The initial signs of the whooping cough reflect that of a common cold; so, a doctor would better diagnose a patient since the symptoms are unclear. These symptoms include “runny nose, sneezing, mild cough, low-grade fever.” (WebMD) A couple weeks after the diagnosis, the dryness in the cough will turn into minutes of coughing, known as coughing spells. Because of the intensity of the cough, vomit may occur; however, people tend to feel better after these spells. The way in which infants and adults react are completely opposite. Since infant’s bodies haven’t reached a certain level of maturity, they might quit breathing for seconds if it gets that bad. In comparison, adults and teens may cough a little longer than usual, normally lacking the “whoop.” This mainly occurs in younger children; however, it is not uncommon among teens and adults. Likewise, there are babies and younger children who do not have coughing spells or scenarios of vomit.
The main reason why I chose the whooping cough was because it is the reason why my grandmother lost three of her children before the age of 3, in Iran. Back then, the medicine was
This recent increase is said to be due to the United States’ switch to acellular vaccine, instead of the original pertussis vaccine (this will be discussed later).
not accessible in Abadan, Iran. There was a severe outbreak of whooping cough, and as a result many people died, children more than adults. As a matter of fact, nobody knew the exact reason as to why these children, it seemed the younger they were, died so often. It wasn’t until news of vaccines from the United States broke, and less fortunate countries came to understand what this cough truly was. Outbreaks within the United States are also prevalent, despite the advancement of vaccines. For example, in 2012, “A spike… sickened 48,277 Americans, and 20 died” (Rabin) reflecting numbers generated in the 1950s. Deaths occurred in the next two years following that outbreak, 13 and 14 respectively. Outbreaks of the whooping cough have been reported across the country, from California to Kansas, and affect people old and young, both vaccinated and unvaccinated. It will get as bad as students being contagious enough not to attend school. Often times, entire schools will close if it is suspected a student has the whooping cough in times of an outbreak.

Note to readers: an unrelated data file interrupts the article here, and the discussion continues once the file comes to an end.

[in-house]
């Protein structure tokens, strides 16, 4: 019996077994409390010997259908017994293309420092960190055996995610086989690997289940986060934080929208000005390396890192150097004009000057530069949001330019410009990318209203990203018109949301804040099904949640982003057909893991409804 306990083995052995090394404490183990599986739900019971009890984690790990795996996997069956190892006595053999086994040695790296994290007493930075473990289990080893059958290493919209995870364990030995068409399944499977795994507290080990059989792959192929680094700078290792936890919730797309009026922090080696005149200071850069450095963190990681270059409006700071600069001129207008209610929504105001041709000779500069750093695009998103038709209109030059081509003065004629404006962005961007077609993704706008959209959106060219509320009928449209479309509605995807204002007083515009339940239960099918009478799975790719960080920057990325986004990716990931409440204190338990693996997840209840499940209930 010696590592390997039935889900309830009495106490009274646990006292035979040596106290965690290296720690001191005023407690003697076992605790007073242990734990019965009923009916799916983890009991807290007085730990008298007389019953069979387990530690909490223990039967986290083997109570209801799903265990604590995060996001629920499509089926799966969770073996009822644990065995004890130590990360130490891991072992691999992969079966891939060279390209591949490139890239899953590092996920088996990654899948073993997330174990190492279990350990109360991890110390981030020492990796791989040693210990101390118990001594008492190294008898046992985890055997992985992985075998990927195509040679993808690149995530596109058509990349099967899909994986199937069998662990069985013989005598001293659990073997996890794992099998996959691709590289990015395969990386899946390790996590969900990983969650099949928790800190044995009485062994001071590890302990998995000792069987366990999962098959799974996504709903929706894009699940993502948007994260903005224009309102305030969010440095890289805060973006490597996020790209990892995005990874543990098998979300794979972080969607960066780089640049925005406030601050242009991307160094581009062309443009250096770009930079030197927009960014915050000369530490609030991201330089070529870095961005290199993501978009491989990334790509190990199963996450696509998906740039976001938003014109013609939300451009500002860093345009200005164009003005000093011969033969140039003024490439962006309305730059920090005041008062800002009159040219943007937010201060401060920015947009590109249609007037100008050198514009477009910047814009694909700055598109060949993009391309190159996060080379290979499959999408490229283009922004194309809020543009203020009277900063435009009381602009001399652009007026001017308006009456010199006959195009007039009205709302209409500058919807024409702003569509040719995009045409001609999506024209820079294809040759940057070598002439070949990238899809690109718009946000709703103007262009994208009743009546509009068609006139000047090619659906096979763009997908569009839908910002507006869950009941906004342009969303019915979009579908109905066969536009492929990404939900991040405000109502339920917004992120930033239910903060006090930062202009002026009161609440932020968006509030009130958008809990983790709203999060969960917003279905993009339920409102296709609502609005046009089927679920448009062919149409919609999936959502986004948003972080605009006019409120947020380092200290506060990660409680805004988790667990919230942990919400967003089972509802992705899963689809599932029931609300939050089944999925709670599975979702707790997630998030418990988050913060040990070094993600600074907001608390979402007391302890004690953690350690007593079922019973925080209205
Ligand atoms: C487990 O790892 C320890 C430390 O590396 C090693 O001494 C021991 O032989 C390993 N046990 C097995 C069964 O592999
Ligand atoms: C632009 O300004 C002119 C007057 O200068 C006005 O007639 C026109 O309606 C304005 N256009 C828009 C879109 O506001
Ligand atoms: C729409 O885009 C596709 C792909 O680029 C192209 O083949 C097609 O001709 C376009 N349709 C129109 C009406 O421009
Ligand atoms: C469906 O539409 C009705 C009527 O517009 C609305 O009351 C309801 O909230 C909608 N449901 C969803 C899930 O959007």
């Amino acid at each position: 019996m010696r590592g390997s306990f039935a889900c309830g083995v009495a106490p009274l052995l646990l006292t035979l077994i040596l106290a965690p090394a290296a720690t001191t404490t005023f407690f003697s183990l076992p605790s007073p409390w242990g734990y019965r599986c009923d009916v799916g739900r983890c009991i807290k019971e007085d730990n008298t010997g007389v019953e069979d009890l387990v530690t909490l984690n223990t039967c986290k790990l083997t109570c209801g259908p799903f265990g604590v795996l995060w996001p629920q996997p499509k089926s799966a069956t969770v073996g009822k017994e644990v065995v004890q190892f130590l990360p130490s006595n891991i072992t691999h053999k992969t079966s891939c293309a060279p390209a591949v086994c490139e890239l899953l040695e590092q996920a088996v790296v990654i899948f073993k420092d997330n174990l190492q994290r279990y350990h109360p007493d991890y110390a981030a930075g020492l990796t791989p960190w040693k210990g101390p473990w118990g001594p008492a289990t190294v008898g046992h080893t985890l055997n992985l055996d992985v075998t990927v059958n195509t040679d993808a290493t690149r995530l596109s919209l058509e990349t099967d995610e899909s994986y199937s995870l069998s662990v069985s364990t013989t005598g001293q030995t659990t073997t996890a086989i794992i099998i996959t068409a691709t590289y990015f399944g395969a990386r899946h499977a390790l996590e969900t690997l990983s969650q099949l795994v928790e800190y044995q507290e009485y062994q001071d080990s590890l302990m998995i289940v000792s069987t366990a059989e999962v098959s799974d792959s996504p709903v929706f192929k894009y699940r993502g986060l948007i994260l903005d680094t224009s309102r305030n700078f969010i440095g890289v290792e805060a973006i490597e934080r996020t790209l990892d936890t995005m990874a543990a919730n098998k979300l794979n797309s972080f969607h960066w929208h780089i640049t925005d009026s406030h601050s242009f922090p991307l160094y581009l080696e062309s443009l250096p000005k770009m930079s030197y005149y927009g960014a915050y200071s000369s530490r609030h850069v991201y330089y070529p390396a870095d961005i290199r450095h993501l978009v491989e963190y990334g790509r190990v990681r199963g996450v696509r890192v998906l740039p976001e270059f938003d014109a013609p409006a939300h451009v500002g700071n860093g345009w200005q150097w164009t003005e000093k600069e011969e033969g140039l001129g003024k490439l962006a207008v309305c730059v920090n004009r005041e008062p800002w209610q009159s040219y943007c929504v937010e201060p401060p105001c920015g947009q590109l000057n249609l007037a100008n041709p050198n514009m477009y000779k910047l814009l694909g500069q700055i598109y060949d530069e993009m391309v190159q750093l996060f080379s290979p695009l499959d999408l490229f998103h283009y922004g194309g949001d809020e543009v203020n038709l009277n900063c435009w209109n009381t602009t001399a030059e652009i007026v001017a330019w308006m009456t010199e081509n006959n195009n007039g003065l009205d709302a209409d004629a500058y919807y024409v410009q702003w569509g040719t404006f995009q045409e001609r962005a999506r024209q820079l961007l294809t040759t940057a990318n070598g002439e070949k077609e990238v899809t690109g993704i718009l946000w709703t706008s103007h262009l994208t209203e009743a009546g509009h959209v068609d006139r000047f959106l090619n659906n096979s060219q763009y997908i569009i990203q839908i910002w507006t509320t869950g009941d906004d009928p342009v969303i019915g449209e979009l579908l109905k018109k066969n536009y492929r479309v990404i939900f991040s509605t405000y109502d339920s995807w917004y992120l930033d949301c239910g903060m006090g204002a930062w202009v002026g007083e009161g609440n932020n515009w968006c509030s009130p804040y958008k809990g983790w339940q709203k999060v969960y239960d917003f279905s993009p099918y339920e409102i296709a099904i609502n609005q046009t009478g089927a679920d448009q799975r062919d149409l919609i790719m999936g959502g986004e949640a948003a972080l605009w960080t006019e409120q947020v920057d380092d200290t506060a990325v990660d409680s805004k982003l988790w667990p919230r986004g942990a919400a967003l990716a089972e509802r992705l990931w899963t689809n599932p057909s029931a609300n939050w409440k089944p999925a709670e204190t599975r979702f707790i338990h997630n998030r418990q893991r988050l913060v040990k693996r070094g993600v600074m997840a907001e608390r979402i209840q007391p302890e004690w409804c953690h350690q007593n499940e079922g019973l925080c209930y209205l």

Around 1920, when diphtheria was prevalent, the first “toxoid” was created. Similarly, the first “tetanus toxoid” was produced in 1924. These two came together to produce the first Pertussis vaccine. Pertussis vaccines started to appear around the 30s, however it took a few years for its use to spread. The first Pertussis vaccines proved quite effective, however it came with a cost. As a vaccine made a promising introduction in the 40s, the amount of cases declined substantially, “approximately 200,000 a year in the pre-vaccine era to a low of 1,010 cases in 1976.” (NFID) Adolescents who were given the vaccine developed a plethora of reactions and side effects as a result. Finally, an initiative was taken and in 1991, acellular vaccines were given in attempt to lessen the reactions from the side effects. Eventually, these new vaccines will take over and become the default choice. 16 years later, the development of newer medicine allowed